The second major point (from our perspective) that arose in the course of this event, was around the role of CAFCASS officers in cases involving domestic abuse. There was some discussion about the pressures on family courts and the reluctance in some cases to hold fact finding hearings, which were costly and caused delay. In that context, Sarah Parsons, Principal Social Worker for CAFCASS said this (taken from our contemporaneous note which we have compared with one other attendees for accuracy, not verbatim – we’ve used brackets to show where we’ve added in words from memory) :
if [there is going to be] no fact finding hearing it is up to the social worker [cafcass] to almost conduct a mini fact finding enquiry through interview, trying to establish the facts…what’s in best interests…ask questions. We also use tools such as Barnardo’s DV risk indicator matrix, safe contact indicator. These are externally validated.
Subsequently she volunteered some clarification those remarks, saying that CAFCASS use “evidence informed practice”, and that she had been referring to the practice of producing a report on an “either / or” basis (this is the practice of making recommendations on alternate hypothetical scenarios that disputed facts are proved or not). She went on to say that reporting in DV cases involves nuance, and is a subtle sophisticated task that is required to avoid drift and to enable contact if that is appropriate. She then observed that some women feel unable to go through a trial.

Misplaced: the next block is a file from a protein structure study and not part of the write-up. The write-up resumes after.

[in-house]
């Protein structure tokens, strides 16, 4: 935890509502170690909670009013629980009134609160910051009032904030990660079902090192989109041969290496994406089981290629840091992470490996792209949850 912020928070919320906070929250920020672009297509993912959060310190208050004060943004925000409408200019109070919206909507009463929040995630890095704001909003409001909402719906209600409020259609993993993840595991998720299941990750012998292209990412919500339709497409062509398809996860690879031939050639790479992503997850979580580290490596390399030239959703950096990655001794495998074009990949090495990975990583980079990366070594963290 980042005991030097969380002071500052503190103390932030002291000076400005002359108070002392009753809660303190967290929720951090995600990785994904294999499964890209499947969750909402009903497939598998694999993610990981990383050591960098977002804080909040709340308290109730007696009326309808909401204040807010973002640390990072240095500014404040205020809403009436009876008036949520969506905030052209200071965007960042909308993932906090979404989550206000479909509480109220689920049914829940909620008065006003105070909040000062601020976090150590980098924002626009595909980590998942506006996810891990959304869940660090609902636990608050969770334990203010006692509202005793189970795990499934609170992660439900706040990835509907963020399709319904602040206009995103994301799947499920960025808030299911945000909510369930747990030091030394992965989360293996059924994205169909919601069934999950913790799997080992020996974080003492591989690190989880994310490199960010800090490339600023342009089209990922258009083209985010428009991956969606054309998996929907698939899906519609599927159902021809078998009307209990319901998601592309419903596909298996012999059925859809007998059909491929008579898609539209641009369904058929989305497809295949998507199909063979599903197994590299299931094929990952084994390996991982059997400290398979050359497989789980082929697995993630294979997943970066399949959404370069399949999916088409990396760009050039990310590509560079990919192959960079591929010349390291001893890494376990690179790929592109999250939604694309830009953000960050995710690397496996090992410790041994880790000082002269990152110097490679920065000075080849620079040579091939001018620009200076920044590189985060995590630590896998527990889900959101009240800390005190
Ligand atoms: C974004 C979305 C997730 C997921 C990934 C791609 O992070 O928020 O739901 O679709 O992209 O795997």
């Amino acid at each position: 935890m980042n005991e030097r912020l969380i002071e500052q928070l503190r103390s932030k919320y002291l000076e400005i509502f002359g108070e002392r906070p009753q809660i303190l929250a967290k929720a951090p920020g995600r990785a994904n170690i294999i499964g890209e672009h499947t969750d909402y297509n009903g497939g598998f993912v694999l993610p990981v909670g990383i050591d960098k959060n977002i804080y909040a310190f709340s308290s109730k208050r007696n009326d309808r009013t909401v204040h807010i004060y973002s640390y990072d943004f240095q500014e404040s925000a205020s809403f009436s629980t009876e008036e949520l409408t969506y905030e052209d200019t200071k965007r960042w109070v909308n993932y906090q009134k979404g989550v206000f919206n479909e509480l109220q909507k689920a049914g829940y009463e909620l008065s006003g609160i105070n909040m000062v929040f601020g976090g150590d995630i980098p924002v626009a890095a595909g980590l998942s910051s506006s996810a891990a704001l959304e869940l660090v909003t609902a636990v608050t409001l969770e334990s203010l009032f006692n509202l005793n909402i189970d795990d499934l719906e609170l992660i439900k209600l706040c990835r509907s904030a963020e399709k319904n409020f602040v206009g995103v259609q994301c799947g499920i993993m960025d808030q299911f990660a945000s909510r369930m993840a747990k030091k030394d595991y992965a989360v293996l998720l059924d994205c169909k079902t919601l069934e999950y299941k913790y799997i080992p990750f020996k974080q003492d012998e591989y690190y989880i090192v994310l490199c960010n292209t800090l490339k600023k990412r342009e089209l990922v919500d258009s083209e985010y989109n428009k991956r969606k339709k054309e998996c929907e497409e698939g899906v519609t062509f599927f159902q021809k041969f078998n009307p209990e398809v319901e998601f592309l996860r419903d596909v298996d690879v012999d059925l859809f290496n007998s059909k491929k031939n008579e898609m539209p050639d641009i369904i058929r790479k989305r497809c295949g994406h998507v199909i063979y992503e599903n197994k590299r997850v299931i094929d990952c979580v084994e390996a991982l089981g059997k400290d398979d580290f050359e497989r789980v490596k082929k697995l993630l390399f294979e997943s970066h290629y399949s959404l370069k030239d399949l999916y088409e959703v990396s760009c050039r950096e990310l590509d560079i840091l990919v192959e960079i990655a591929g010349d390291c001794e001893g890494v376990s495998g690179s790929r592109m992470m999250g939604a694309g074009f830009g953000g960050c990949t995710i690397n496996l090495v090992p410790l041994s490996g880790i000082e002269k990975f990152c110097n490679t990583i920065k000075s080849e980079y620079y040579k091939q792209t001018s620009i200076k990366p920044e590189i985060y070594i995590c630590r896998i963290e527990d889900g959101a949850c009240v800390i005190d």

We asked a question about this because we thought it was really important that the position of the principal social worker at CAFCASS, who is responsible for professional practice throughout the organisation, was clear. The second explanation of the role of CAFCASS was uncontroversial, but the initial one was not. Although the clarification appeared to mean that it was not in fact being suggested that CAFCASS should decide about truth, the last remark about women feeling unable to go through a trial, when taken in context, begged the question whether it was thought acceptable or necessary for CAFCASS to “form a view” about truth in lieu of a trial (it isn’t acceptable, for reasons we explain below).